Both retired Los Angeles Cardinal Roger Mahony and Washington, D.C. Cardinal Donald Wuerl gave interventions from the floor of he General Assembly. Mahony advised the Bishops on how to lead and Wuerl spoke of purification in the life of the Church.
Mahony has been barred from public ministry in Los Angeles since 2013 for his part in covering up sex abuse there. And in September, Wuerl asked Pope Francis to accept his resignation from three years ago after facing intense criticism over his handling of abuse cases while bishop of Pittsburgh. Wuerl remains the apostolic administrator of the Archdiocese of Washington until his replacement is appointed.
The day after the Holy See’s intervention was announced at the bishops’ meeting, Chicago Cardinal Blase Cupich submitted an alternative proposal for handling abuse allegations against bishops. Wuerl reportedly collaborated with Cupich on this.
Cupich and Wuerl are members of the Congregation for Bishops, the Vatican Congregation that communicated the last-minute directive to Cardinal DiNardo instructing the USCCB to not vote on its proposed anti-abuse measures. Cupich has denied the two collaborated on a plan.
A task force of past and present USCCB presidents will review the anti-abuse plans for DiNardo to potentially take to Rome when he attends the February meeting called by Pope Francis.
“I was disappointed that even the mild proposals up for consideration at the Baltimore meeting had to be pulled from a vote,” McKnight said in his column. “It was a rather harsh reminder to me of what many lay people have been saying throughout our Diocese: We bishops are ineffectual in our attempts to address the problem of abuse of power by the hierarchy.”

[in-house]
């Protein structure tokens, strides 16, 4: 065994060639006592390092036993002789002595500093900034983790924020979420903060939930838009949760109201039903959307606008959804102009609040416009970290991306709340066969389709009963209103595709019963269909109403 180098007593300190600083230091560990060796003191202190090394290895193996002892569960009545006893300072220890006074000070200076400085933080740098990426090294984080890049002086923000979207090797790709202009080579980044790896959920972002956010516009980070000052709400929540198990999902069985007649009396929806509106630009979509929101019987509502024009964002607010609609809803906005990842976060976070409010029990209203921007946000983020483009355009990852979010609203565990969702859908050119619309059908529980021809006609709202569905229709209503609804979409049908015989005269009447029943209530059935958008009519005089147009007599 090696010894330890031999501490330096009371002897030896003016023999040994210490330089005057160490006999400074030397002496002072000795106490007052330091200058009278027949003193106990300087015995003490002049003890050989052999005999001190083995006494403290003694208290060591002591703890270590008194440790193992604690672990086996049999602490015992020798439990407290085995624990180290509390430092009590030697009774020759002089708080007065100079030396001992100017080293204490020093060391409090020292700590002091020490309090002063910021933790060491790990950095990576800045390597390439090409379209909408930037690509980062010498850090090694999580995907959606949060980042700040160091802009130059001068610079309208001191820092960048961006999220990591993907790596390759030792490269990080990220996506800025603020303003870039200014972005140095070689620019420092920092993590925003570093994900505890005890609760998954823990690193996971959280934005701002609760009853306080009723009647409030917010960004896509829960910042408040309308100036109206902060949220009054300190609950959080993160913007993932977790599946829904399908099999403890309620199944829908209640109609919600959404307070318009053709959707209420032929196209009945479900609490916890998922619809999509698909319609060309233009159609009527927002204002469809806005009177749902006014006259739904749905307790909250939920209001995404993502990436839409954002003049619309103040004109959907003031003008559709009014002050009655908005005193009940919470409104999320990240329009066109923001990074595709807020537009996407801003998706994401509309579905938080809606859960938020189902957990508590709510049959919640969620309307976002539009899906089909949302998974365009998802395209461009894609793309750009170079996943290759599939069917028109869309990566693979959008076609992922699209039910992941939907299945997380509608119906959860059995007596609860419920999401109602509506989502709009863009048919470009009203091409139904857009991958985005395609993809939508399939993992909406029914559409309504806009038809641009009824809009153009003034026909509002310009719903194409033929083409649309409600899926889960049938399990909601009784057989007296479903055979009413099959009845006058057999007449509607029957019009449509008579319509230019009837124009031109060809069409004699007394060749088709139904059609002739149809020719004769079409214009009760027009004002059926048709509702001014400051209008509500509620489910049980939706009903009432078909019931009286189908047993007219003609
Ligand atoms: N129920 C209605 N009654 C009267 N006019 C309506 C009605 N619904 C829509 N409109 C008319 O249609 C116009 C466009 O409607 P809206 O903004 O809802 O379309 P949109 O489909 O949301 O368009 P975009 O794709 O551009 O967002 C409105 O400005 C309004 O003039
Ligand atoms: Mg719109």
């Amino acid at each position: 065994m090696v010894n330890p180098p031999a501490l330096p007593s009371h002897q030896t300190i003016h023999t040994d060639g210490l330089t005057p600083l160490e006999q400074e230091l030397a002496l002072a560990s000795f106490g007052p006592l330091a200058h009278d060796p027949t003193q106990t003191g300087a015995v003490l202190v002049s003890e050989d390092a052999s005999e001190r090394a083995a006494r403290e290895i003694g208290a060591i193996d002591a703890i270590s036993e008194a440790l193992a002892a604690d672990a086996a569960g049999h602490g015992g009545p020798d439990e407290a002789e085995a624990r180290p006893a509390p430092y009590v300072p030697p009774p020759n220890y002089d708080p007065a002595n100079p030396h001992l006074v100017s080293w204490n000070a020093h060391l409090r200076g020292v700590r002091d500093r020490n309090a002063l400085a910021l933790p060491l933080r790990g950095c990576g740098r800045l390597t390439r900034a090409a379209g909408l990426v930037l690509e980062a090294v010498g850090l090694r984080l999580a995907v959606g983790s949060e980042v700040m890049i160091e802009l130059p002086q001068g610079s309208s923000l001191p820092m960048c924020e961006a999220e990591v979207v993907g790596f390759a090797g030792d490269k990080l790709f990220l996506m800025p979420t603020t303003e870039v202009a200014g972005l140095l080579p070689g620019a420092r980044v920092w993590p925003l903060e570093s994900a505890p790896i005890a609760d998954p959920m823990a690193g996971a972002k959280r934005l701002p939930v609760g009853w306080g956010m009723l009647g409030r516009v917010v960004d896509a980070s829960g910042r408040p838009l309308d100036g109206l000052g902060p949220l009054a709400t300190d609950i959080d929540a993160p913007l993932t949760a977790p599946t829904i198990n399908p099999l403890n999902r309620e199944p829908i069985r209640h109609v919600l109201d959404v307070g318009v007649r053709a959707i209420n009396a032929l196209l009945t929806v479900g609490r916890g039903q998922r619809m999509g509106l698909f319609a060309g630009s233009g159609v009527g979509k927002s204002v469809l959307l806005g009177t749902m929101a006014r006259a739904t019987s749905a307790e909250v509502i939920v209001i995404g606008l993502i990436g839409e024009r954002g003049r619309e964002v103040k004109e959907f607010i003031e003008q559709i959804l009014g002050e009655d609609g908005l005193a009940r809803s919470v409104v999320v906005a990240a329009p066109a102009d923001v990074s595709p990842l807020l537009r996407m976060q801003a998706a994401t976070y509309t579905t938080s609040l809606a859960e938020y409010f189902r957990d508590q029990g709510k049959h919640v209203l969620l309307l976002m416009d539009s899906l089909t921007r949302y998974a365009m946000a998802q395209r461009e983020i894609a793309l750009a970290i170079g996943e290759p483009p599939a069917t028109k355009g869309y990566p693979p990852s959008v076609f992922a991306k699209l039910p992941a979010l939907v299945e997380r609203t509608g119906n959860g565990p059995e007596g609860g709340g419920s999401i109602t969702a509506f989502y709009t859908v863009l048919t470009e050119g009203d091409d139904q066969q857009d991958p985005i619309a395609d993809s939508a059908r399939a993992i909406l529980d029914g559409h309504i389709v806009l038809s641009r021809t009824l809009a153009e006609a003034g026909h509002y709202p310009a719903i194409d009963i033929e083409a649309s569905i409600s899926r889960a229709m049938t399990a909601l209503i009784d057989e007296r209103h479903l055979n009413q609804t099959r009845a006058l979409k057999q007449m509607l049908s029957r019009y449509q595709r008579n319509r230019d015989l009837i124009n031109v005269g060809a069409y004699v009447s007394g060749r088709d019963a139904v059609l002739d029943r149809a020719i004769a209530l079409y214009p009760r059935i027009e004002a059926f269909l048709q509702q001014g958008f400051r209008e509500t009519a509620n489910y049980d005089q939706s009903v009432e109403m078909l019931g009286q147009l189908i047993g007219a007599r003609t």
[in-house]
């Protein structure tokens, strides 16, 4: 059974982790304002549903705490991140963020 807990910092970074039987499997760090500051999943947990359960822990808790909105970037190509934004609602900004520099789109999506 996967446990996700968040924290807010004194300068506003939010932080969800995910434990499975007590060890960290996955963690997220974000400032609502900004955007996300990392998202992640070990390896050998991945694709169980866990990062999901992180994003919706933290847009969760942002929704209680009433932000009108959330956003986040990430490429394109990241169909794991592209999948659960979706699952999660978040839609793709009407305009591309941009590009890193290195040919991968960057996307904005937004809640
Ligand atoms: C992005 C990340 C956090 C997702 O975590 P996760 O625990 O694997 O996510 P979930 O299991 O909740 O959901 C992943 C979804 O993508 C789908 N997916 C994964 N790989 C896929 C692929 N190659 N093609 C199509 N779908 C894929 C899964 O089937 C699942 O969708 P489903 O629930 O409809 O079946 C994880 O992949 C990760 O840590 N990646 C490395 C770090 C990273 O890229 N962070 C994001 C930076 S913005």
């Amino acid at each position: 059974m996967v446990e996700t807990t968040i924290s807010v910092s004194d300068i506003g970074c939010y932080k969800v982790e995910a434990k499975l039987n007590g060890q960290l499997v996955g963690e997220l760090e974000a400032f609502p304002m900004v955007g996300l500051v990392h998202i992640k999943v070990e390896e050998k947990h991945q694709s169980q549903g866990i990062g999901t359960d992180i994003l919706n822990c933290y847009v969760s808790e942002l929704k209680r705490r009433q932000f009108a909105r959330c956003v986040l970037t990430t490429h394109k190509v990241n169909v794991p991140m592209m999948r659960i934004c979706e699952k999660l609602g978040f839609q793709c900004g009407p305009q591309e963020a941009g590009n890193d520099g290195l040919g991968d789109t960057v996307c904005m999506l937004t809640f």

An internal investigation of the McCarrick scandal without the use of competent and qualified lay investigators will hardly be considered transparent and credible, the bishop continued.
“We need and must utilize the best and brightest people to do a top-notch investigation and study of the problem,” he said. “Archbishop Charles Scicluna of Malta is the most qualified Catholic clergy to lead such an investigation, but without knowing that his collaborators include competent laity, the public may not perceive his eventual report as independent and complete enough to be believed.”
Questioning why well-qualified, nationally-known, and trusted lay experts cannot be named to the special task force announced by the USCCB president, the Jefferson City bishop said, “We are too insular and closed in as a hierarchy, and so are some of our processes at the USCCB.”
Beyond the McCarrick scandal, the bishops have more work cut out for them with regard to putting into place protocols and institutional structures to build credibility in the hierarchy’s handling of sexual abuse cases going forward, he said, adding, “History proves that we bishops are not capable of policing ourselves adequately on the issue of clergy sexual abuse.”